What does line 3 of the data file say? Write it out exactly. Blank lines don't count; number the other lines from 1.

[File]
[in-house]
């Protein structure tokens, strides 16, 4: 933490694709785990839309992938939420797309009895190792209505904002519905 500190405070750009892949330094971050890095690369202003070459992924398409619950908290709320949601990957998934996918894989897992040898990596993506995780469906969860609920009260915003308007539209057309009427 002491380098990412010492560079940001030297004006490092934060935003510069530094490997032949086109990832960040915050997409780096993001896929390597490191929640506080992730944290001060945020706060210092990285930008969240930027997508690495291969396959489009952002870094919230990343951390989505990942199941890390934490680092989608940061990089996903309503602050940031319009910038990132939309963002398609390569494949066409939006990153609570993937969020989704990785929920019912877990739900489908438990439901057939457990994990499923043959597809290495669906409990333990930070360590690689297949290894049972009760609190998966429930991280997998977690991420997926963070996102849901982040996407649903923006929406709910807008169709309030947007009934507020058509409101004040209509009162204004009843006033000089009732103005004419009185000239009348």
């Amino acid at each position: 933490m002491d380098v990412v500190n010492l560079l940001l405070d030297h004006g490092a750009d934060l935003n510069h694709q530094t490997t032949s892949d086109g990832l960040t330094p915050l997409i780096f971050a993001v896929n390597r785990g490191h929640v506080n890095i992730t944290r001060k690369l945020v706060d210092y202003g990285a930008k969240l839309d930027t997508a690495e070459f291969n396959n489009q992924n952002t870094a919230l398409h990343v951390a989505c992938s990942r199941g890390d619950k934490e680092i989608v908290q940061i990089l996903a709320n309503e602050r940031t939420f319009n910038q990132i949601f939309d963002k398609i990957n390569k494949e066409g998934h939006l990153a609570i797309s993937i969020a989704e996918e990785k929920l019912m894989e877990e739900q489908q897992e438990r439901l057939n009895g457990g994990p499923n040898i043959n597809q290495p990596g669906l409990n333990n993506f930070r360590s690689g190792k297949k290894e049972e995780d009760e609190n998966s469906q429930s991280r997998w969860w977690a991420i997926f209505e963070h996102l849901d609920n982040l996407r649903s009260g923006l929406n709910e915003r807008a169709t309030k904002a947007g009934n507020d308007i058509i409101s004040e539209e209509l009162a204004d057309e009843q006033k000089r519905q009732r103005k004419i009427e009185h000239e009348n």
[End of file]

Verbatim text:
């Amino acid at each position: 933490m002491d380098v990412v500190n010492l560079l940001l405070d030297h004006g490092a750009d934060l935003n510069h694709q530094t490997t032949s892949d086109g990832l960040t330094p915050l997409i780096f971050a993001v896929n390597r785990g490191h929640v506080n890095i992730t944290r001060k690369l945020v706060d210092y202003g990285a930008k969240l839309d930027t997508a690495e070459f291969n396959n489009q992924n952002t870094a919230l398409h990343v951390a989505c992938s990942r199941g890390d619950k934490e680092i989608v908290q940061i990089l996903a709320n309503e602050r940031t939420f319009n910038q990132i949601f939309d963002k398609i990957n390569k494949e066409g998934h939006l990153a609570i797309s993937i969020a989704e996918e990785k929920l019912m894989e877990e739900q489908q897992e438990r439901l057939n009895g457990g994990p499923n040898i043959n597809q290495p990596g669906l409990n333990n993506f930070r360590s690689g190792k297949k290894e049972e995780d009760e609190n998966s469906q429930s991280r997998w969860w977690a991420i997926f209505e963070h996102l849901d609920n982040l996407r649903s009260g923006l929406n709910e915003r807008a169709t309030k904002a947007g009934n507020d308007i058509i409101s004040e539209e209509l009162a204004d057309e009843q006033k000089r519905q009732r103005k004419i009427e009185h000239e009348n």